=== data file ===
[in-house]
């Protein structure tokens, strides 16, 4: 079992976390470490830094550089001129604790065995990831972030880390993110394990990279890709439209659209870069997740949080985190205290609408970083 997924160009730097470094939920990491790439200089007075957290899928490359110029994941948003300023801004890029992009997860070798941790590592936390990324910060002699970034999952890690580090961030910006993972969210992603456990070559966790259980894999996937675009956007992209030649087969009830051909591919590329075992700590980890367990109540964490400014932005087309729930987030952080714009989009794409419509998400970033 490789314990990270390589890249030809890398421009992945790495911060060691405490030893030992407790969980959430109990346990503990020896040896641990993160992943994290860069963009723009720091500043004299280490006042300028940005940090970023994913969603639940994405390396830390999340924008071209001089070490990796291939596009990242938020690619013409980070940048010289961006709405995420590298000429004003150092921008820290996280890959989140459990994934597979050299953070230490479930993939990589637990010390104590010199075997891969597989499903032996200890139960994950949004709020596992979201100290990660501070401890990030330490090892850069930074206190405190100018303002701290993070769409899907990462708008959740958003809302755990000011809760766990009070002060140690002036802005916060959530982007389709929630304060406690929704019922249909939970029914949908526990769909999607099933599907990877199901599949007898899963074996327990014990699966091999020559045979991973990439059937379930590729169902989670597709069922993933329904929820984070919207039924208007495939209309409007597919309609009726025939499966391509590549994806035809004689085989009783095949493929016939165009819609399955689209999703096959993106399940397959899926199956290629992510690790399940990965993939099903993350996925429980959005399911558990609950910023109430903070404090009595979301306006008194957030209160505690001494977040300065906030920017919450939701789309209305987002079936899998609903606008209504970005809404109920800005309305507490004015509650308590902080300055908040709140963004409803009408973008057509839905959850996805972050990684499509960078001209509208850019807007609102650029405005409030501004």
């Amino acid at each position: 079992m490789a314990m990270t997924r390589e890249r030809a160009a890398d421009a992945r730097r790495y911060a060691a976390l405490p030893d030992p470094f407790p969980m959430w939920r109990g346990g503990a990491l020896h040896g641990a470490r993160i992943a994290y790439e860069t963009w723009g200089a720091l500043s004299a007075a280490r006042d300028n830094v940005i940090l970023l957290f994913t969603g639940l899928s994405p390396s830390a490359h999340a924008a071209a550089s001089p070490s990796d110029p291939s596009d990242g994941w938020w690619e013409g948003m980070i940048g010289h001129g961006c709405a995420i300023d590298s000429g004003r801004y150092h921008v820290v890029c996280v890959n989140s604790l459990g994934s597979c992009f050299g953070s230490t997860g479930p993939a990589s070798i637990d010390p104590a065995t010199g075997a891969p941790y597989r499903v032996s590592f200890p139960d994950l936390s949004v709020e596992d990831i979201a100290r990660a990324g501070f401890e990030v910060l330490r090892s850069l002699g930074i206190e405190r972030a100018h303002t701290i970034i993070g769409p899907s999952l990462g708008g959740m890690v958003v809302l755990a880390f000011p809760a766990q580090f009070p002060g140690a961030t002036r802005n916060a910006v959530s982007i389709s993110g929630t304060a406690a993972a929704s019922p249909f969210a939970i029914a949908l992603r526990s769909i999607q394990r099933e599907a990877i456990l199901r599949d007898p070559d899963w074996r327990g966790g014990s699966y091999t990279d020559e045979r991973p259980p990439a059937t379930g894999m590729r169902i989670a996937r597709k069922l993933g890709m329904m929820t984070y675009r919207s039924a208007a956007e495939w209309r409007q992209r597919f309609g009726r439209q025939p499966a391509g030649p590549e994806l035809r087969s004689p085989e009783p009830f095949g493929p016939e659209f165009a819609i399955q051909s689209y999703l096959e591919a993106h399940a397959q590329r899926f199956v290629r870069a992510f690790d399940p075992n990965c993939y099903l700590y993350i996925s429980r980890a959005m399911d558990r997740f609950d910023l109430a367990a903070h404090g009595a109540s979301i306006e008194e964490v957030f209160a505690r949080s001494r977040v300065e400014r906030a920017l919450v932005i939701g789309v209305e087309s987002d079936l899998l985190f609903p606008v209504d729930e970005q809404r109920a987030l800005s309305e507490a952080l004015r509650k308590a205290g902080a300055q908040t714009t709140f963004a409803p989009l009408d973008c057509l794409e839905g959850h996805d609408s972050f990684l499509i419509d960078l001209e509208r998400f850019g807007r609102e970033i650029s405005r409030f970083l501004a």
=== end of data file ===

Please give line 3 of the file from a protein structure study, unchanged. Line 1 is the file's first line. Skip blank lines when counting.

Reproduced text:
């Amino acid at each position: 079992m490789a314990m990270t997924r390589e890249r030809a160009a890398d421009a992945r730097r790495y911060a060691a976390l405490p030893d030992p470094f407790p969980m959430w939920r109990g346990g503990a990491l020896h040896g641990a470490r993160i992943a994290y790439e860069t963009w723009g200089a720091l500043s004299a007075a280490r006042d300028n830094v940005i940090l970023l957290f994913t969603g639940l899928s994405p390396s830390a490359h999340a924008a071209a550089s001089p070490s990796d110029p291939s596009d990242g994941w938020w690619e013409g948003m980070i940048g010289h001129g961006c709405a995420i300023d590298s000429g004003r801004y150092h921008v820290v890029c996280v890959n989140s604790l459990g994934s597979c992009f050299g953070s230490t997860g479930p993939a990589s070798i637990d010390p104590a065995t010199g075997a891969p941790y597989r499903v032996s590592f200890p139960d994950l936390s949004v709020e596992d990831i979201a100290r990660a990324g501070f401890e990030v910060l330490r090892s850069l002699g930074i206190e405190r972030a100018h303002t701290i970034i993070g769409p899907s999952l990462g708008g959740m890690v958003v809302l755990a880390f000011p809760a766990q580090f009070p002060g140690a961030t002036r802005n916060a910006v959530s982007i389709s993110g929630t304060a406690a993972a929704s019922p249909f969210a939970i029914a949908l992603r526990s769909i999607q394990r099933e599907a990877i456990l199901r599949d007898p070559d899963w074996r327990g966790g014990s699966y091999t990279d020559e045979r991973p259980p990439a059937t379930g894999m590729r169902i989670a996937r597709k069922l993933g890709m329904m929820t984070y675009r919207s039924a208007a956007e495939w209309r409007q992209r597919f309609g009726r439209q025939p499966a391509g030649p590549e994806l035809r087969s004689p085989e009783p009830f095949g493929p016939e659209f165009a819609i399955q051909s689209y999703l096959e591919a993106h399940a397959q590329r899926f199956v290629r870069a992510f690790d399940p075992n990965c993939y099903l700590y993350i996925s429980r980890a959005m399911d558990r997740f609950d910023l109430a367990a903070h404090g009595a109540s979301i306006e008194e964490v957030f209160a505690r949080s001494r977040v300065e400014r906030a920017l919450v932005i939701g789309v209305e087309s987002d079936l899998l985190f609903p606008v209504d729930e970005q809404r109920a987030l800005s309305e507490a952080l004015r509650k308590a205290g902080a300055q908040t714009t709140f963004a409803p989009l009408d973008c057509l794409e839905g959850h996805d609408s972050f990684l499509i419509d960078l001209e509208r998400f850019g807007r609102e970033i650029s405005r409030f970083l501004a």